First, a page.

Although quite widespread, across three Southwest states, peniocereus greggii
is a little known and rarely seen cactus since its thin, unremarkable, green or brown stems are shriveled much of the year and resemble the branches of the creosote bush and other shrubs which the plant grows amongst. Stems may have a few branches, but most spreading occurs from the base. Only when the large, frilly white flowers bloom (either along the branches or at the tip) does the plant become noticeable, but this happens during the night, the flowers staying open just a little way into the following day. The bright red fruits remain on the stems for several months, however.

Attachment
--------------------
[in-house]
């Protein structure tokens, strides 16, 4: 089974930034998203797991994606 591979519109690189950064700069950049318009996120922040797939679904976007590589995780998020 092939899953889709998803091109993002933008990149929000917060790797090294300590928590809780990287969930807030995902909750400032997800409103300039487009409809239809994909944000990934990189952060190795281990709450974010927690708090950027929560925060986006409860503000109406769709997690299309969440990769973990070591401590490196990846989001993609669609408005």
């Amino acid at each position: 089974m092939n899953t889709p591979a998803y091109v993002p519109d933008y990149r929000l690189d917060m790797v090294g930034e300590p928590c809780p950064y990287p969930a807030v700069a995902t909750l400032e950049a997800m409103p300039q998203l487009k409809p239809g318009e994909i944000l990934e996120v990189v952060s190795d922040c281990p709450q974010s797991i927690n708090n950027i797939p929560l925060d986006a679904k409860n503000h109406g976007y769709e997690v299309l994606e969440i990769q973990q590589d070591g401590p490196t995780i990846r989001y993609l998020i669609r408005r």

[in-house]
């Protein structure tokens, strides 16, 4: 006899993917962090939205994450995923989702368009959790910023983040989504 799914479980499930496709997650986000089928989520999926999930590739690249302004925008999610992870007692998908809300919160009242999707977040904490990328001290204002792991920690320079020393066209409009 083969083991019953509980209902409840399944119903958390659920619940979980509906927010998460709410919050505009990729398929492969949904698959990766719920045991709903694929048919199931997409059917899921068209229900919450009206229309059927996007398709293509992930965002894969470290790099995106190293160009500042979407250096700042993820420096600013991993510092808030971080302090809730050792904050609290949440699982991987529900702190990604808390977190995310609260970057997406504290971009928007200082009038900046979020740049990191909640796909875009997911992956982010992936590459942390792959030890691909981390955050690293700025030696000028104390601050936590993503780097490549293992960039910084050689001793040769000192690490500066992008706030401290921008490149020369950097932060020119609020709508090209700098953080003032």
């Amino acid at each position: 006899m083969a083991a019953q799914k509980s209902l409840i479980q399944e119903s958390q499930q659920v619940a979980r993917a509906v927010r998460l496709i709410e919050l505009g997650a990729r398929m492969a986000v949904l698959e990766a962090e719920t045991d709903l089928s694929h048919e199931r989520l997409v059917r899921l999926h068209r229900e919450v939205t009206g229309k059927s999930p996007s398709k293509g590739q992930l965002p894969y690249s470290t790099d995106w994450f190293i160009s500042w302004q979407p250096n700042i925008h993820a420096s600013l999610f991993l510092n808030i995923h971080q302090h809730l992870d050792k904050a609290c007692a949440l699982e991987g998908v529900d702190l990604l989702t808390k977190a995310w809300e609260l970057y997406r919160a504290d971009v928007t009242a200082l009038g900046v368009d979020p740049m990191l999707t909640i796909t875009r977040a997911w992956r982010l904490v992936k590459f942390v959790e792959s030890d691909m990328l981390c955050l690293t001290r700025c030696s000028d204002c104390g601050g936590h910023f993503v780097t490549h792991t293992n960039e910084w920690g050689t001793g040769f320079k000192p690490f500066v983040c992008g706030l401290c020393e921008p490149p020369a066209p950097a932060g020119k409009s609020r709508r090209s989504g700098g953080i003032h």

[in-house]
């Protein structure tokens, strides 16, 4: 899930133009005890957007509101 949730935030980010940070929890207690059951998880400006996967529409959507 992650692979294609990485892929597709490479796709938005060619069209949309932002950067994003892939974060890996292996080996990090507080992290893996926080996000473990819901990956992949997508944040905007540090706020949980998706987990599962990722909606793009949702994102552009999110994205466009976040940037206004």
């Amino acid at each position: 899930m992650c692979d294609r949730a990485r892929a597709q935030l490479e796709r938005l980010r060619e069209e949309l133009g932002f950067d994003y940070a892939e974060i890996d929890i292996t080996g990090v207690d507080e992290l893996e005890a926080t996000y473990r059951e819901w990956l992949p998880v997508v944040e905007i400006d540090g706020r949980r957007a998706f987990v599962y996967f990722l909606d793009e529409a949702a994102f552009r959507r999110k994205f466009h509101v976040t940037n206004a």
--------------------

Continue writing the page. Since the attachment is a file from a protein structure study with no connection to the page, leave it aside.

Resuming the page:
Stems have 4, 5 or 6 ribs, bearing well separated clusters of 11 to 15 short, yellow or grey-white spines, only about a quarter of an inch long.